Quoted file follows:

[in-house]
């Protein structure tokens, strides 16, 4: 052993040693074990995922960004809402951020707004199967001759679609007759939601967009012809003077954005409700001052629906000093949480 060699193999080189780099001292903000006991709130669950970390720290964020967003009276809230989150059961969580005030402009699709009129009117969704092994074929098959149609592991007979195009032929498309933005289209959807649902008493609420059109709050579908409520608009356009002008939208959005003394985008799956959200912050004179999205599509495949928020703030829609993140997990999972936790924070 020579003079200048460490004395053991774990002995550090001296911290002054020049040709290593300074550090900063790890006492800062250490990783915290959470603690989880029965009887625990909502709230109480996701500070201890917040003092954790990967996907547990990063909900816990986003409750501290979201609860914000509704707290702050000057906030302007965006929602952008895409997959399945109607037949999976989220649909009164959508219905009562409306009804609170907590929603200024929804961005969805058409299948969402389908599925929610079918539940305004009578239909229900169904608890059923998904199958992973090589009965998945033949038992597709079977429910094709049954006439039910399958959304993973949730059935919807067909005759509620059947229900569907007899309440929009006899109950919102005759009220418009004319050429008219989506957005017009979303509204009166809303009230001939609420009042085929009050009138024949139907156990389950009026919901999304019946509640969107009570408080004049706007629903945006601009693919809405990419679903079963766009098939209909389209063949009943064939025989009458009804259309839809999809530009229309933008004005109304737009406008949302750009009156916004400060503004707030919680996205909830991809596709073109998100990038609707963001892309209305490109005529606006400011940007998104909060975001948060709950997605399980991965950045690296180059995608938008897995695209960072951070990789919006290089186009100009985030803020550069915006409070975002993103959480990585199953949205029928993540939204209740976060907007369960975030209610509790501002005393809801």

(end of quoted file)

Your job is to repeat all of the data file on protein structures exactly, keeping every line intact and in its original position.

[in-house]
């Protein structure tokens, strides 16, 4: 052993040693074990995922960004809402951020707004199967001759679609007759939601967009012809003077954005409700001052629906000093949480 060699193999080189780099001292903000006991709130669950970390720290964020967003009276809230989150059961969580005030402009699709009129009117969704092994074929098959149609592991007979195009032929498309933005289209959807649902008493609420059109709050579908409520608009356009002008939208959005003394985008799956959200912050004179999205599509495949928020703030829609993140997990999972936790924070 020579003079200048460490004395053991774990002995550090001296911290002054020049040709290593300074550090900063790890006492800062250490990783915290959470603690989880029965009887625990909502709230109480996701500070201890917040003092954790990967996907547990990063909900816990986003409750501290979201609860914000509704707290702050000057906030302007965006929602952008895409997959399945109607037949999976989220649909009164959508219905009562409306009804609170907590929603200024929804961005969805058409299948969402389908599925929610079918539940305004009578239909229900169904608890059923998904199958992973090589009965998945033949038992597709079977429910094709049954006439039910399958959304993973949730059935919807067909005759509620059947229900569907007899309440929009006899109950919102005759009220418009004319050429008219989506957005017009979303509204009166809303009230001939609420009042085929009050009138024949139907156990389950009026919901999304019946509640969107009570408080004049706007629903945006601009693919809405990419679903079963766009098939209909389209063949009943064939025989009458009804259309839809999809530009229309933008004005109304737009406008949302750009009156916004400060503004707030919680996205909830991809596709073109998100990038609707963001892309209305490109005529606006400011940007998104909060975001948060709950997605399980991965950045690296180059995608938008897995695209960072951070990789919006290089186009100009985030803020550069915006409070975002993103959480990585199953949205029928993540939204209740976060907007369960975030209610509790501002005393809801």